Local Sierra Club Chapter Attacks County General Plan/Draft EIR A “Failure”

Sierra Club
Mendocino Group, Redwood Chapter
13 February 2009

Mendocino County Board of Supervisors
Low Gap Road
Ukiah, CA

Re: Final EIR and General Plan
A Different Approach on the Water Sections

Members of the Board;

We are enclosing three comment letters that address the water sections of the Draft Environmental Impact Report. We urge the Board to take a careful look at what is being proposed by the Planning Group and their professional consultant. These comment letters from the Sierra Club, our attorney, and the Mendocino County Water Agency concur on the gross inadequacy of the draft water sections of the EIR and General Plan. A review of the comment listings shows that agencies such as the Department of Fish and Game and the Regional Water Control Board share our critical evaluation of the draft documents regarding water resources.

Based on our experiences over the last three years, we do not expect the final EIR and General Plan (now due out on the 26th) to be meaningfully different from the inadequate draft presented. Those who have created the draft documents do not seem to have the understanding or motivation to create:
• An accurate description of the present degraded conditions of our water resources, or
• A comprehensive identification of the environmental issues, or
• A detailed plan to fix the problems.

Attorney Paul Carroll states:
The general plan and its EIR are expected to comprehensively analyze the availability of water to the environment and the potential adverse effects of its depletion. This obligation includes identifying future water sources and analyzing the impacts of their procurement. Under these criteria, the County’s updated General Plan/Draft EIR is a failure. Among its deficiencies, it fails to address the greatest threat to the County’s rivers and streams, namely the depletion of streamflows from diversions, many illegal; it fails to consider the availability of groundwater in connection with the demands of future development; it proposes to address water quality impacts with mitigations that do not apply to the problem at hand or that will apply for years to come; it eliminates mitigations deemed necessary by the current General Plan, such as a riparian protection/grading ordinance; and it evidences a fundamental misunderstanding regarding cumulative impacts, positing that they can be readily controlled by project-level permits and best management practices.

The Mendocino Water Agency comment letter raises six pages of material deficiencies and questions such as:
Why does this EIR not discuss the effects that lack of a Grading Ordinance for the last 25 years has had on water quality and riparian corridor conditions?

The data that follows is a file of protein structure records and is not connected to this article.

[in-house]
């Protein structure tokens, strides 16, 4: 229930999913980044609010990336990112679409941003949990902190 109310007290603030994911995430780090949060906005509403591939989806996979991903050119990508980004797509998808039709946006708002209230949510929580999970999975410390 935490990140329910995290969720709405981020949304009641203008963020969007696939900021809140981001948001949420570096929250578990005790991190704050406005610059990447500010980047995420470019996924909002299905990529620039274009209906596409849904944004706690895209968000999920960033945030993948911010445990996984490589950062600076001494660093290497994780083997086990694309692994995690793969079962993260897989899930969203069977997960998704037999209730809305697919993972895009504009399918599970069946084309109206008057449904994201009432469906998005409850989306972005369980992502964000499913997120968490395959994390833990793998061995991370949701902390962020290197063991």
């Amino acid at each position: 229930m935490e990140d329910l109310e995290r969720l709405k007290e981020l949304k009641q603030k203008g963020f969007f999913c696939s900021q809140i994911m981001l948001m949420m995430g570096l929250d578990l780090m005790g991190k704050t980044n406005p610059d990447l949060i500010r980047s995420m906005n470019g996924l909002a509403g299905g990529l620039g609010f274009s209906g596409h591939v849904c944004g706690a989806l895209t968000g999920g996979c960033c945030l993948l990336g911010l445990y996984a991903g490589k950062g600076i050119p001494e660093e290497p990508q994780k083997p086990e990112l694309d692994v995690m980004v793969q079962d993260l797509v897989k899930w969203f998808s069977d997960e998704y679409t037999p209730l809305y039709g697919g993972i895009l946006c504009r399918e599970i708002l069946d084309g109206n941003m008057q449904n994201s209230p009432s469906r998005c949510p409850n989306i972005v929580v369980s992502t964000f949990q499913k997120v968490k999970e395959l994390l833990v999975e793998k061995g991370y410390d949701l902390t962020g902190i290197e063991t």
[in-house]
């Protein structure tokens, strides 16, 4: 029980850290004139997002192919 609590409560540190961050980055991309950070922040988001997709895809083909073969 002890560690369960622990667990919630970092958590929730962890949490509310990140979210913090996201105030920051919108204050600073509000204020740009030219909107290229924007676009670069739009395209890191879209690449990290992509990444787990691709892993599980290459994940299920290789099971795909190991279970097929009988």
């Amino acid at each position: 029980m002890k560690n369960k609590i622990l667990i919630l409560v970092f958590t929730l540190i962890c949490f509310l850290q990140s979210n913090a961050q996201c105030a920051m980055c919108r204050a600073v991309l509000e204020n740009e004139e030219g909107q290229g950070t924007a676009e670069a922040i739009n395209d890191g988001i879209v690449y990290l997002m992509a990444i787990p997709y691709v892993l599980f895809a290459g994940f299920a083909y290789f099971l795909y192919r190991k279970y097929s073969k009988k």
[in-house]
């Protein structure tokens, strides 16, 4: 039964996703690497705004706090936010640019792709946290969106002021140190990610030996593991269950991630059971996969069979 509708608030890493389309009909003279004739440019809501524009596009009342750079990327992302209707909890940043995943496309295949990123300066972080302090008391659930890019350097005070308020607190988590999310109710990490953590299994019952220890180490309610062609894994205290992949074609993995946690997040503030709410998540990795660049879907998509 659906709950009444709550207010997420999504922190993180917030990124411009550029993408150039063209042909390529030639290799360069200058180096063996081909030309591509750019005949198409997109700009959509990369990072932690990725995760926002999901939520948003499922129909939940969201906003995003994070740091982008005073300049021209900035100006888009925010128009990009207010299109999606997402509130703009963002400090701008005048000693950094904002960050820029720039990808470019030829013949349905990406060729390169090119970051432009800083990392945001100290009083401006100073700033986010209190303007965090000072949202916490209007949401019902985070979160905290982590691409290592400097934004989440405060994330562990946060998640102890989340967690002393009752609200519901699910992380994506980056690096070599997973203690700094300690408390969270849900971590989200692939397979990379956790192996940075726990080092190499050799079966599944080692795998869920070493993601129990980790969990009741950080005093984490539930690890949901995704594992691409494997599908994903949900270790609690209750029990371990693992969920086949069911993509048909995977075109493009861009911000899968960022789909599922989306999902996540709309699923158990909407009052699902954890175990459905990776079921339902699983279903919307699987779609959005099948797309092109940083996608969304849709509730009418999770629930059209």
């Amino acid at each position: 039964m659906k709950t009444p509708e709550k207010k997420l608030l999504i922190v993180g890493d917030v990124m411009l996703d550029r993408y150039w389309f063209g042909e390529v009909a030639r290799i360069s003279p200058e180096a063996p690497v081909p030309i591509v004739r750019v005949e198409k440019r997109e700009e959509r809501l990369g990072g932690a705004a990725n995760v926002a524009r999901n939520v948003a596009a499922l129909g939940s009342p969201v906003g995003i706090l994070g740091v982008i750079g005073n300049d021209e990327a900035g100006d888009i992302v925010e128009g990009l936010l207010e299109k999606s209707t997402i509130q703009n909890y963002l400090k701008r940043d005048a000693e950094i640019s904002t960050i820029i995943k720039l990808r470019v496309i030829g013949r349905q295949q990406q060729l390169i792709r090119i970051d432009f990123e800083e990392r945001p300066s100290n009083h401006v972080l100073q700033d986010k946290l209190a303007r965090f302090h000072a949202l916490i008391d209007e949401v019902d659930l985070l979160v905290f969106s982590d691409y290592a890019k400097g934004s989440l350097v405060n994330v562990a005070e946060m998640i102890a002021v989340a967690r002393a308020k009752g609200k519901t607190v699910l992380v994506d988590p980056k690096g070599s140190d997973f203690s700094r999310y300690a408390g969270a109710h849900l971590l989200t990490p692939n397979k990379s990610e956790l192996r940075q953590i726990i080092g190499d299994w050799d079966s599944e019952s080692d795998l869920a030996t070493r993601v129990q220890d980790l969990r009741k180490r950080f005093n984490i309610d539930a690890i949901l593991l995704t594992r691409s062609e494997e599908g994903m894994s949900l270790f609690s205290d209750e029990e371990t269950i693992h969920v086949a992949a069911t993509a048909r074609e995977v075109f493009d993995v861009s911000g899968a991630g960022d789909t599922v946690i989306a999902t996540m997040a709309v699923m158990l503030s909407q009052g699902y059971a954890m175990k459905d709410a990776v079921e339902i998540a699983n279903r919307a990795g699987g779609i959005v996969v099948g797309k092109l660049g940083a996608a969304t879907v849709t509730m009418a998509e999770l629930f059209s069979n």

Why does this EIR not require the adoption of a Grading Ordinance as a mitigation measure?

How do policies provide mitigation when they do not have implementation measures, state what department is responsible, or have a timeline?

Since the EIR correctly points out that the County currently has no codes or ordinances that provide mitigation for construction activities and none are proposed in the EIR, how is the EIR conclusion that no mitigation measures are required justified?

How does policy language that involves “promoting”, and “supporting” result in implementation sufficient to justify the EIR conclusion that no mitigation is necessary for development impacts?

The EIR states that “lack of current knowledge…impacts are considered significant and unavoidable”. The mitigation measures are listed as “none available”. Is not a reduction in the development
patterns that would affect groundwater supplies, a mitigation measure?

The Sierra Club comment letter raises water issues missed or avoided in the EIR such as illegal diversions:

The Division of Water Rights has the opportunity to consider the environmental effects of applications for diversion prior to any taking or the construction of storage facilities by the applicant. However, the current situation is that growers have built dams onstream and later applied for their permit. The result is an administrative logjam of noncompliant diversion dams. This results in a very significant illegal taking of water with environmental effects to water supply and water quality that is not been addressed in the DEIR. The county has a legitimate interest in regulating construction of these projects and an obligation to limit the adverse environmental consequences. These diversions, being taken without right of law, diminish the opportunity for other development by those who would comply with water rights laws and county building codes.